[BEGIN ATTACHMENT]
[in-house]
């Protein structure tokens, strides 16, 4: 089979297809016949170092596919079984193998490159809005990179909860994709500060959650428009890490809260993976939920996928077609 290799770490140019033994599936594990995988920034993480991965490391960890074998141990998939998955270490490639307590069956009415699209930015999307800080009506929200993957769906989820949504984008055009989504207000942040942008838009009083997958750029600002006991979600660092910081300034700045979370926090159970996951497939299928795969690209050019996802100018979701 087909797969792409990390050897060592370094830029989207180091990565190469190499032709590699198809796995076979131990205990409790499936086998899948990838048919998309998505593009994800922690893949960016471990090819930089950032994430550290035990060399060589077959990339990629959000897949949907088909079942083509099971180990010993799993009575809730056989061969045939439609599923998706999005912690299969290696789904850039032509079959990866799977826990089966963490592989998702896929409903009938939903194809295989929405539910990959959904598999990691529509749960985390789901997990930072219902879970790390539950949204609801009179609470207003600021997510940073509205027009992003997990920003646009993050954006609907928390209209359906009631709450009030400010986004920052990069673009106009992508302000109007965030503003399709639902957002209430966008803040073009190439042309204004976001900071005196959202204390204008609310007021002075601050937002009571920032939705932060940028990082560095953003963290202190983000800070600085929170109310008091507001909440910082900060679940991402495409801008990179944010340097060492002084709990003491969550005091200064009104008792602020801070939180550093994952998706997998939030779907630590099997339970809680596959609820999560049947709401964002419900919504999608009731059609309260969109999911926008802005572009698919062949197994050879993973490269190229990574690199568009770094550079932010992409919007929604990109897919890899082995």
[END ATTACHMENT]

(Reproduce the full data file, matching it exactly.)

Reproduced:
[in-house]
């Protein structure tokens, strides 16, 4: 089979297809016949170092596919079984193998490159809005990179909860994709500060959650428009890490809260993976939920996928077609 290799770490140019033994599936594990995988920034993480991965490391960890074998141990998939998955270490490639307590069956009415699209930015999307800080009506929200993957769906989820949504984008055009989504207000942040942008838009009083997958750029600002006991979600660092910081300034700045979370926090159970996951497939299928795969690209050019996802100018979701 087909797969792409990390050897060592370094830029989207180091990565190469190499032709590699198809796995076979131990205990409790499936086998899948990838048919998309998505593009994800922690893949960016471990090819930089950032994430550290035990060399060589077959990339990629959000897949949907088909079942083509099971180990010993799993009575809730056989061969045939439609599923998706999005912690299969290696789904850039032509079959990866799977826990089966963490592989998702896929409903009938939903194809295989929405539910990959959904598999990691529509749960985390789901997990930072219902879970790390539950949204609801009179609470207003600021997510940073509205027009992003997990920003646009993050954006609907928390209209359906009631709450009030400010986004920052990069673009106009992508302000109007965030503003399709639902957002209430966008803040073009190439042309204004976001900071005196959202204390204008609310007021002075601050937002009571920032939705932060940028990082560095953003963290202190983000800070600085929170109310008091507001909440910082900060679940991402495409801008990179944010340097060492002084709990003491969550005091200064009104008792602020801070939180550093994952998706997998939030779907630590099997339970809680596959609820999560049947709401964002419900919504999608009731059609309260969109999911926008802005572009698919062949197994050879993973490269190229990574690199568009770094550079932010992409919007929604990109897919890899082995």